Scientist under the microscope: Marie Curie

We Love Science wishes to commemorate an exciting historical scientist – Marie Curie. She’s a well-known figure (she even has a charity shop named after her!) but what exactly did she do?

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Curie was an admirable scientist for many reasons. Not only was she a woman facing great opposition in the male-dominated world of science, her efforts helped save and treat many injured people in the First World War. Curie was the first woman to be awarded the Nobel Peace Prize, and the only person to win it twice.

Working with her husband, Pierre, she discovered that when nuclei break down they produce radiations. This means that they are radioactive, a term the Curies coined. They discovered two radioactive elements – polonium and radium.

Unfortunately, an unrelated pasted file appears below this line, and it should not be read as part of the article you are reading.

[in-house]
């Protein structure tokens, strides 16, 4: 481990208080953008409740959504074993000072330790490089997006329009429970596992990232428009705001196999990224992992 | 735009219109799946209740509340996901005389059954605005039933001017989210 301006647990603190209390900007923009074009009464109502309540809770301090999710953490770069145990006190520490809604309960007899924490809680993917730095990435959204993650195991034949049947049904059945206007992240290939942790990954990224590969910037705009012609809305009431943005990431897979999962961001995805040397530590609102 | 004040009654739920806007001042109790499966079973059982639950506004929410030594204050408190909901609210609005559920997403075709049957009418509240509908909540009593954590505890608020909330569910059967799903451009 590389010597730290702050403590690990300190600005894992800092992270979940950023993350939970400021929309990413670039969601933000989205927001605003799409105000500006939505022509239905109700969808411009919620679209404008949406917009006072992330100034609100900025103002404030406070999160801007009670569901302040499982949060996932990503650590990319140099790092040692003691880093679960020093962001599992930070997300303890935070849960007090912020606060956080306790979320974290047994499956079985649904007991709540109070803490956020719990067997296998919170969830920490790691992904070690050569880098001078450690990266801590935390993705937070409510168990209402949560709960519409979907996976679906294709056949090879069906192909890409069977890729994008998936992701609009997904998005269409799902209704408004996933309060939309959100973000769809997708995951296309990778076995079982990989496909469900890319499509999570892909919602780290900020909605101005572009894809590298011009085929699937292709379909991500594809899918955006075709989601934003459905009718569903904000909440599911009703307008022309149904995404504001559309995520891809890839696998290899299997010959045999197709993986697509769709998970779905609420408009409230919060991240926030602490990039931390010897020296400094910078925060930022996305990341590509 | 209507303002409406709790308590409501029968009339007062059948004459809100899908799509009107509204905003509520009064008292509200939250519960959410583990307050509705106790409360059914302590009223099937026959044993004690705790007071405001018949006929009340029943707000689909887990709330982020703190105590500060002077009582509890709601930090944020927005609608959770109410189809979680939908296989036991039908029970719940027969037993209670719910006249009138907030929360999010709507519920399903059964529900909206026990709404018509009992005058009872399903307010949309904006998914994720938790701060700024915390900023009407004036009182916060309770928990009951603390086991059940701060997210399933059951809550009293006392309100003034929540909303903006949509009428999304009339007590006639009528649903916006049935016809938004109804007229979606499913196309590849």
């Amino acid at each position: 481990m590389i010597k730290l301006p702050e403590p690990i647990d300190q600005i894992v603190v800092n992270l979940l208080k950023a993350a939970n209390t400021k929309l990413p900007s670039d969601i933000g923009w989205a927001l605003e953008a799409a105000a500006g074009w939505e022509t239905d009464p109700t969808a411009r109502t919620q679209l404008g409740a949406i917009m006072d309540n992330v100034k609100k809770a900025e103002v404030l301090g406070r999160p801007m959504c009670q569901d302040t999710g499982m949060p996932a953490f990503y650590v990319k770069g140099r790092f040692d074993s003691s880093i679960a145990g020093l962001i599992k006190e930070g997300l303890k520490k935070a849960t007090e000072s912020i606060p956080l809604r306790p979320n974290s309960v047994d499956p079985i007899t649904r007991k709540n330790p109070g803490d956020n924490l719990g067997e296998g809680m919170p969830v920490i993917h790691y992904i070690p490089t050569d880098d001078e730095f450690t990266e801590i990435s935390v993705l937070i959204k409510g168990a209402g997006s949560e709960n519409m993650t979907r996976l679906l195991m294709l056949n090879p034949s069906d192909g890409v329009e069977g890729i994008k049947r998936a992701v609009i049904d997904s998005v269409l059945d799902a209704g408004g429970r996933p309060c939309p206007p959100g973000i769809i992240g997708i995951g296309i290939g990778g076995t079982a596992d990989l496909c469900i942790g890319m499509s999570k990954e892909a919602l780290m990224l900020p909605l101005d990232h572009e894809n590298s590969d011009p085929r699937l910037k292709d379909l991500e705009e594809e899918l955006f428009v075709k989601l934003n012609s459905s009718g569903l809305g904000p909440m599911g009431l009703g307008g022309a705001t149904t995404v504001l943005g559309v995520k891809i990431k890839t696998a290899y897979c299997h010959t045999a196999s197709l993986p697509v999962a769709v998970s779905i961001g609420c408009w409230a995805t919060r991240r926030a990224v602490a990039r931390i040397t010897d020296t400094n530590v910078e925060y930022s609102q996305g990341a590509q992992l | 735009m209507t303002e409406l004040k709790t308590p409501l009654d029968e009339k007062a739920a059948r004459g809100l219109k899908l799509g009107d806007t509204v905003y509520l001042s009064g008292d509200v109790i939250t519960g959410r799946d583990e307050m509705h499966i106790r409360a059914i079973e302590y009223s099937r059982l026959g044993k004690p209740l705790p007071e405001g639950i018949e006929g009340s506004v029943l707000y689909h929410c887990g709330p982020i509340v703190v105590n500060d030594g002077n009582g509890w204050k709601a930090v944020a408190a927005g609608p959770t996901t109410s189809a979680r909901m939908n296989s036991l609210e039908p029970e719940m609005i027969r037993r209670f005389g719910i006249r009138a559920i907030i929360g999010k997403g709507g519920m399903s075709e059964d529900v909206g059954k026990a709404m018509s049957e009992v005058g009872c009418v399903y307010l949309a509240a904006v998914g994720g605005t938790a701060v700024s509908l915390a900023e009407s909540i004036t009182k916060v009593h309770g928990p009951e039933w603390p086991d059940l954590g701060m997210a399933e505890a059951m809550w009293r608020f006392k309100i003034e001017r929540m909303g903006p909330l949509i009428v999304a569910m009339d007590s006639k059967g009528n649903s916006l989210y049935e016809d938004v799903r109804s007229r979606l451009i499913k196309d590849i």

Following Pierre’s death and during the First World War, Marie worked to develop mobile X-ray units that could be used to diagnose injuries at the battlefront. The International Red Cross made her head of its radiological service and she held training courses for doctors.

During their research, the Curies fell sick and physically exhausted. These effects have been retrospectively diagnosed as symptoms of radiation sickness. They nonetheless persevered, often with raw and inflamed hands caused by handling radioactive material. Curie herself died of prolonged exposure to radiation.

Because of her research into x-rays and the treatment of cancer, the charity Marie Curie Cancer Care was named after them.

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